Tomomi Imura

Tomomi Imura

An Open Web advocate and front-end engineer, who loves everything mobile, and writes about HTML5, CSS, JS, UX, tech events, gadgets, etc. She unintentionally got 15min of fame by creating The HTTP Status Cats. Also, the opinions expressed here are solely her own and do not express the views or opinions of my employer.

Twitter LinkedIn Instagram Github Flickr

Creative Commons License
My articles are licensed under a Creative Commons Attribution-ShareAlike 4.0 International License.

Responsive Web Made Easier with Chrome DevTools Device Mode

Note: I originally wrote this article for in Japanese, as a part of their Google I/O special editions. This blog post is more of the abridged version of my original article, which uses more actual quotes (translated) from Google I/O.

Device Mode

Last month at Google I/O, Paul Bakaus introduced a set of brand-new (still experimental) tools, called Device Mode for Chrome DevTools. Currently, this feature is only available on Chrome Canary (v38 and newer).

The Device Mode comes with presets of device information including screen width, height, and device pixel ratio from popular devices, like Nexus 5 and Samsung Galaxy series, and makes responsively designed web development easy for us.

Media-Queries Tool

Once you open DevTools in Chrome Canary, you see a little device icon on left in tab bar at the top. By clicking the icon, the regular webpage display pane becomes the device mode. Here you can resize the window along the ruler UI, or choose one of the devices from a dropdown menu. If you choose a device with a large resolution, you can make the screen shrinks to fit in the display pane too. Also, switching its orientaion by swapping the width and height values by clicking the toggle icon.


What I found more useful in this Device Mode is the Media-queries tool. Clicking the icon at the left side of the device presets (the one looks like steps), you get the visual representations of the media-queries used for the page. Select one of these bars from the UI and right-click it gives you a select menu that says “Reveal In Source Code”, so mouseover it to view all CSS file paths. Click a file to inspect the source code!


Apparently, with another new feature called Workspace, you can edit the media-queries on DevTools directly, and the changes reflect to the local file systems on the fly.


The new tool comes with the network emulation presets as well. From the dropdown next to the device menu, you can pick mobile networks like 3G and EDGE to emulate the connectivity, and make performance testing easier.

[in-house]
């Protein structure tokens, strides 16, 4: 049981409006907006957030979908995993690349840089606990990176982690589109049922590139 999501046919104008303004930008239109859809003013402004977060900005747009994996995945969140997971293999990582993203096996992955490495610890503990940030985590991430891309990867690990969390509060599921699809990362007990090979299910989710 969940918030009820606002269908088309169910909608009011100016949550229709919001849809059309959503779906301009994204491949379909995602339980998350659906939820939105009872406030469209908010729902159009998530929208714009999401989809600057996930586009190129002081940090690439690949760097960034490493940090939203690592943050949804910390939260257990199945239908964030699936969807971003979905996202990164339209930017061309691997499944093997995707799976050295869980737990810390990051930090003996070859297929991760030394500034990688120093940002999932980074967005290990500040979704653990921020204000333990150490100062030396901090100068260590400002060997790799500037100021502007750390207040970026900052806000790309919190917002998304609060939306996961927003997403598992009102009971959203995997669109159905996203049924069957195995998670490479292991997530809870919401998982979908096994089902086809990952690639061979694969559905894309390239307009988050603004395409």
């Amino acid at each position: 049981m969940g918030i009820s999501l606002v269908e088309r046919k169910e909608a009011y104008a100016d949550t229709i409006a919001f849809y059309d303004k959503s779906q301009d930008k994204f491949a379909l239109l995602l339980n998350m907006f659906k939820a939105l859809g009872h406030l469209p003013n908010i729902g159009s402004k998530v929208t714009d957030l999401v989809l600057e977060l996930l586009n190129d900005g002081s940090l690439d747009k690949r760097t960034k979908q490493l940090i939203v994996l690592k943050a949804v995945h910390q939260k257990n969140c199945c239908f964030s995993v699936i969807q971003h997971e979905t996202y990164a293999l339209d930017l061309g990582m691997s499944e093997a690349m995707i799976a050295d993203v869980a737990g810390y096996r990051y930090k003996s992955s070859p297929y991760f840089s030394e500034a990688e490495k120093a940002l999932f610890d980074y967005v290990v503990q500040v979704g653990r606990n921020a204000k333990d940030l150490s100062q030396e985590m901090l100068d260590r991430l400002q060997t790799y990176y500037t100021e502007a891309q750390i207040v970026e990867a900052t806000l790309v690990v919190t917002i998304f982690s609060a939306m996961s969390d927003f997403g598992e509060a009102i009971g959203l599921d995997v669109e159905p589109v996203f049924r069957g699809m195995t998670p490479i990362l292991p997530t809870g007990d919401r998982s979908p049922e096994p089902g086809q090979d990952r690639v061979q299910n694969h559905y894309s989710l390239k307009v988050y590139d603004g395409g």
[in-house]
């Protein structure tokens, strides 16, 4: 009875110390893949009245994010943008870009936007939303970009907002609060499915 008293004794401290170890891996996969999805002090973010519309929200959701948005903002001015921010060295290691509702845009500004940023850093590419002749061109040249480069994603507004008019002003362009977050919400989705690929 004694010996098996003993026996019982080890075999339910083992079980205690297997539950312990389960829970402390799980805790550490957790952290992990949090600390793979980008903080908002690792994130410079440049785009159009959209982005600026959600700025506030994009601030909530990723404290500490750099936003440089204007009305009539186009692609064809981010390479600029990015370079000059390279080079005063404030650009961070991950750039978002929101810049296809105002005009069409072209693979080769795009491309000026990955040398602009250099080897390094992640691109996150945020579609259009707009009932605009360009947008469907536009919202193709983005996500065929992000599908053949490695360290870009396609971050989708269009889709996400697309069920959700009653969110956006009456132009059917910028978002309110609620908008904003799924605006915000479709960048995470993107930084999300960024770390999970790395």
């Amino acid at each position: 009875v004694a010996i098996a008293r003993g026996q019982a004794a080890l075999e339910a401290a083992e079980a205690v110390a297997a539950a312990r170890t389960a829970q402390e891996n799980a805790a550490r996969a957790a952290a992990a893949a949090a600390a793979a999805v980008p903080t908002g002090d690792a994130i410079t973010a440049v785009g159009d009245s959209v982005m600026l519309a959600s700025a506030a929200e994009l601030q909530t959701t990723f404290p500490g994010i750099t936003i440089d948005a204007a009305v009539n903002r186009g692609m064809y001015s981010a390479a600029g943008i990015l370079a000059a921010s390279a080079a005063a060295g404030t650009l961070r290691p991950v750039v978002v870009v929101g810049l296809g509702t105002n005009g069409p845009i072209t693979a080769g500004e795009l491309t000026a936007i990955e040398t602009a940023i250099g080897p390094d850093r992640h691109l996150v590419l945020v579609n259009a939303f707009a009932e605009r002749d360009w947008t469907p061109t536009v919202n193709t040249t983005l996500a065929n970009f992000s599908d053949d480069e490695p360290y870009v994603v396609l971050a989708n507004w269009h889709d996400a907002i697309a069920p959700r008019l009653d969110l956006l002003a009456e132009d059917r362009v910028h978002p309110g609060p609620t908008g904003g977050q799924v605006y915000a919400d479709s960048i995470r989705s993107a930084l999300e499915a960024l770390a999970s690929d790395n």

Remote Debugging with Screencast

There is a newer addition to the Device Mode- a better screencasting feature. This obscure feature has been intruduced to Chrome DevTools already a while ago, but the new and improved features just landed to Canary as an experimental tool. This new screencast comes with Canary build 38.0.2101.0 and newer.

To use the experimental features, you need to enable the DevTools Experiments from chrome://flags/#enable-devtools-experiments. Then open the DevTools and click the gear icon to manually turn on the screencast feature.

Also, you need to enable USB Debug mode on your Android device.

Once you connect a deivice to your desktop with a USB cable, you should see an little device icon with “1”, which indicates the number of devices connected. Then click “Try Here” button to open a screencast window.


Typing a URL onto the DevTools reflects on your device. Your device should launch the web page on Chrome. And you should be able to navigate the page from both device and the screencast. Clicking “Layers” tab gives you a visualized DOM layers to measure rendering and painting. You can pinpoint where painting jankiness occurs with another new feature, Paint Profiler too!



Here is a list of the DevTools new features for mobile development:

Responsive Layouts

  • Rich reprresentsation of media-queries
  • Style filtering
  • Media-queries editting
  • Inline emulation

Rich Emulaton

  • Device presets for most popular devices
  • Rich viewport emulation
  • Sensor emulation (touch, geolocation, accelerometer)
  • Network throttling and offline

Remote Debugging

  • Plug and play
  • Existing but more powerful features
  • Screencast
  • Port forwarding

I am pretty exited with the cool new features, and hoping it to be more polished to make available for the stable Chrome release soon. Keep up the great work, Chrome team!

comments powered by